Should I first make an engine, or just program the game?


I’ve been planning to develop a 2D platformer, but I wanted to ask something before I started my first project:

Is it worthwhile to program a game engine that would deal with basic aspects (collisions, animations, getting inputs, etc), or should I just focus on the game itself and put everything there?

Maybe there’s no difference at all and I’m just a newbie, but I’d love to hear everyone’s opinions!


Always engine for me, as all my games will be in 3D, my engine is geared as such, you can make one for 2D… Custom physics should be easy that way too…

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Since this is your first project, I recommend starting on the engine. Start with each part (Ex. animations, collisions) and work to make them as modular as you can. Then, design a simple test level around your engine with some core features your game requires. That will help you identify what you need to modify in your engine so that your game is well-equipped and ready to be developed.


Also, I almost forgot, welcome to the forums.

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Yeah, you’re right! I’m gonna start simple, then go off from it! Thanks! :]

Aah! This community seems to be really friendly and active, so thanks for the help!

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When I started my engine I started the engine editor. I set up the t key to change in to playmode. That way I could quickly added new elements to my project and test them as I went.

Made it really fast for me and I had a fully working editor to make the levels with

And welcome to the forum.


As an alternative approach, I suggest you actually develop your engine and your game in tandem. In this way it’s easy to focus your engine efforts to provide functionality that your game needs and let it evolve as you develop. Do try to consider things you might need, but also try not to get hung up on them.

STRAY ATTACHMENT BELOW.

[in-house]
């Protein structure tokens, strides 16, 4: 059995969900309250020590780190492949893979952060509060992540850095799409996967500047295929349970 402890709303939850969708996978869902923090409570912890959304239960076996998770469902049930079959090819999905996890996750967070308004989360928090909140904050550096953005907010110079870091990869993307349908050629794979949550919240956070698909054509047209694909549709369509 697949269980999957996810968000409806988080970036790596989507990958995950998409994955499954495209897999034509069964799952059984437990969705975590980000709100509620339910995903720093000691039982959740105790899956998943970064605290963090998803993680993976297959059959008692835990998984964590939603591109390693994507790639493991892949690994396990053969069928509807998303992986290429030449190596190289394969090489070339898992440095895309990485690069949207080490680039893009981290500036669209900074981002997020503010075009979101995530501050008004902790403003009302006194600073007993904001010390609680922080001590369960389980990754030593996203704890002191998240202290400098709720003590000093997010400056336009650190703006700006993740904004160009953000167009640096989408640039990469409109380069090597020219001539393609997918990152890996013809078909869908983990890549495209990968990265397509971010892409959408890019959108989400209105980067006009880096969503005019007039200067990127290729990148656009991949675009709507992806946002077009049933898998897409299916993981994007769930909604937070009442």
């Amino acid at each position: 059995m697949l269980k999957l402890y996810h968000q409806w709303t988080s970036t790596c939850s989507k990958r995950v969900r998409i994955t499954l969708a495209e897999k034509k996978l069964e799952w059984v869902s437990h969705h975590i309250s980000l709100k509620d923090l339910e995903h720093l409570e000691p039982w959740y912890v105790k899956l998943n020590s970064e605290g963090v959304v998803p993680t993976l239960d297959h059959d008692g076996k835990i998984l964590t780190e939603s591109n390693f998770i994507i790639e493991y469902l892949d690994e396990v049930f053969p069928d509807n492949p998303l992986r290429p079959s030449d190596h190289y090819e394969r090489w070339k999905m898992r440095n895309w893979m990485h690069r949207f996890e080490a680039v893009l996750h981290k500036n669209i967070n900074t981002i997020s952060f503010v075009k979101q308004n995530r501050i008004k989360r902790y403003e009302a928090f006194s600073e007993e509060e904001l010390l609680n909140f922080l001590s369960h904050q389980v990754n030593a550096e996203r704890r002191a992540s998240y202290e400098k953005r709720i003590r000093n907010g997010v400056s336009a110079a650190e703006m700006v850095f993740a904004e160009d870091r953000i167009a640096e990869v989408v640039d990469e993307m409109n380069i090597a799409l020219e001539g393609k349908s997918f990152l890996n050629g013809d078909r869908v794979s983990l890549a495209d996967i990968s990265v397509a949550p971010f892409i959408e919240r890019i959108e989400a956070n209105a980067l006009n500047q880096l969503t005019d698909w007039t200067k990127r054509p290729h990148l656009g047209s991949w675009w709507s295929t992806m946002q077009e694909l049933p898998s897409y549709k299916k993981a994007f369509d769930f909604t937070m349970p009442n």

Basically, start from, “I want my game to do (insert feature)”, then create an engine that facilitates that. Create your game and utilize the engine to implement that feature. Then move on to the next feature.

An advantage of this approach is that it helps ensure you don’t actually spend time writing something you’re not going to ship. For example, you’ve listed that your engine should have collisions, animations, input. At the start of a project it’s easy to envision all the things that you want. As you go further, those things change. For example, you may decide that for your initial release, animations aren’t actually that important because you took the art in a different direction. If you don’t actually need that functionality, not much point in coding it :slight_smile:

I say this from experience… I’m one of those people who have, in the past, gotten super caught up in details and having a robust engine. What tends to happen is I spend a bunch of time working on an engine that I end up not using, or not utilizing fully. I’ve made a lot of effort lately to shift my approach and I’ve found it to be beneficial. Do ensure you’re following SOLID coding practices though, as it will make it much easier to extend your engine to meet the needs of your changing requirements.

Good luck!



Ooh for sure! This is definitely the best option I think. It would help me set my scope down, as well as see bugs and etc… I’ll for sure try this! Thank you so much!!